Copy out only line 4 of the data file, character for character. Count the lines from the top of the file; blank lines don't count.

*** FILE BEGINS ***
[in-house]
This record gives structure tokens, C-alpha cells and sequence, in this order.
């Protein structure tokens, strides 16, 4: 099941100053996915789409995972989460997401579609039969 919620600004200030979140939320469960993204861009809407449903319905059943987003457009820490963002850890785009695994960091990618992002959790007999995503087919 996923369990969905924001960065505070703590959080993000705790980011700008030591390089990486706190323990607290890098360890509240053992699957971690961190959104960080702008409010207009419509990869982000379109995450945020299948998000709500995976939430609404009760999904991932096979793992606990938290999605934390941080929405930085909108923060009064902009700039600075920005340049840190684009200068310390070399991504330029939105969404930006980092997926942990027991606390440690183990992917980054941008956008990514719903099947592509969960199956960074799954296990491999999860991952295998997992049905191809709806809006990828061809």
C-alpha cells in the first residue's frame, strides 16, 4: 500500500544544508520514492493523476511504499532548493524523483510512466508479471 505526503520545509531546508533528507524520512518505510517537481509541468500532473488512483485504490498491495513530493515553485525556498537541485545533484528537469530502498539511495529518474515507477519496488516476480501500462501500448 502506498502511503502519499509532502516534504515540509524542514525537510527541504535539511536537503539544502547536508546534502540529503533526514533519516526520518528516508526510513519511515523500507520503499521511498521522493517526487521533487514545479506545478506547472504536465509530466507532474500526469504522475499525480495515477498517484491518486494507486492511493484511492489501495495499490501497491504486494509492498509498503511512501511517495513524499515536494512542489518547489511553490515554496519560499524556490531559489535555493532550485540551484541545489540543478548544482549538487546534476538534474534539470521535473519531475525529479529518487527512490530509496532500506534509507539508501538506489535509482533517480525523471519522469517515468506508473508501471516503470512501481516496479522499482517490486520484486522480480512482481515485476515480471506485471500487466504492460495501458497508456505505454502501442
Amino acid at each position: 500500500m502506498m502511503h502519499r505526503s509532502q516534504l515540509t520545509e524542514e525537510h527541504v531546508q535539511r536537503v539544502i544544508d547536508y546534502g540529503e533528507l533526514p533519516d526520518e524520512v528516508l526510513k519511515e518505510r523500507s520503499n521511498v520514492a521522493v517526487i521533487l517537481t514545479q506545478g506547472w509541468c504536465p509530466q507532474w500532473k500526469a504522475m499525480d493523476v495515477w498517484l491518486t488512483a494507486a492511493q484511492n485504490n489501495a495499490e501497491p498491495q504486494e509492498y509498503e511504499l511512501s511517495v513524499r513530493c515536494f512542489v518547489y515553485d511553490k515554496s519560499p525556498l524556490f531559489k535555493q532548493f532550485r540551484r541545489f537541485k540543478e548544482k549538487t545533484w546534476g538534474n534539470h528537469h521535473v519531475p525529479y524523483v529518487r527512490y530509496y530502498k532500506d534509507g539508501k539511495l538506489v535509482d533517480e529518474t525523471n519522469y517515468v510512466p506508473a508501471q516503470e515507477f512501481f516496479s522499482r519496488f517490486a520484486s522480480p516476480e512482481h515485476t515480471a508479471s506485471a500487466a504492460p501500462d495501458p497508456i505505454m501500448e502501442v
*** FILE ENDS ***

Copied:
C-alpha cells in the first residue's frame, strides 16, 4: 500500500544544508520514492493523476511504499532548493524523483510512466508479471 505526503520545509531546508533528507524520512518505510517537481509541468500532473488512483485504490498491495513530493515553485525556498537541485545533484528537469530502498539511495529518474515507477519496488516476480501500462501500448 502506498502511503502519499509532502516534504515540509524542514525537510527541504535539511536537503539544502547536508546534502540529503533526514533519516526520518528516508526510513519511515523500507520503499521511498521522493517526487521533487514545479506545478506547472504536465509530466507532474500526469504522475499525480495515477498517484491518486494507486492511493484511492489501495495499490501497491504486494509492498509498503511512501511517495513524499515536494512542489518547489511553490515554496519560499524556490531559489535555493532550485540551484541545489540543478548544482549538487546534476538534474534539470521535473519531475525529479529518487527512490530509496532500506534509507539508501538506489535509482533517480525523471519522469517515468506508473508501471516503470512501481516496479522499482517490486520484486522480480512482481515485476515480471506485471500487466504492460495501458497508456505505454502501442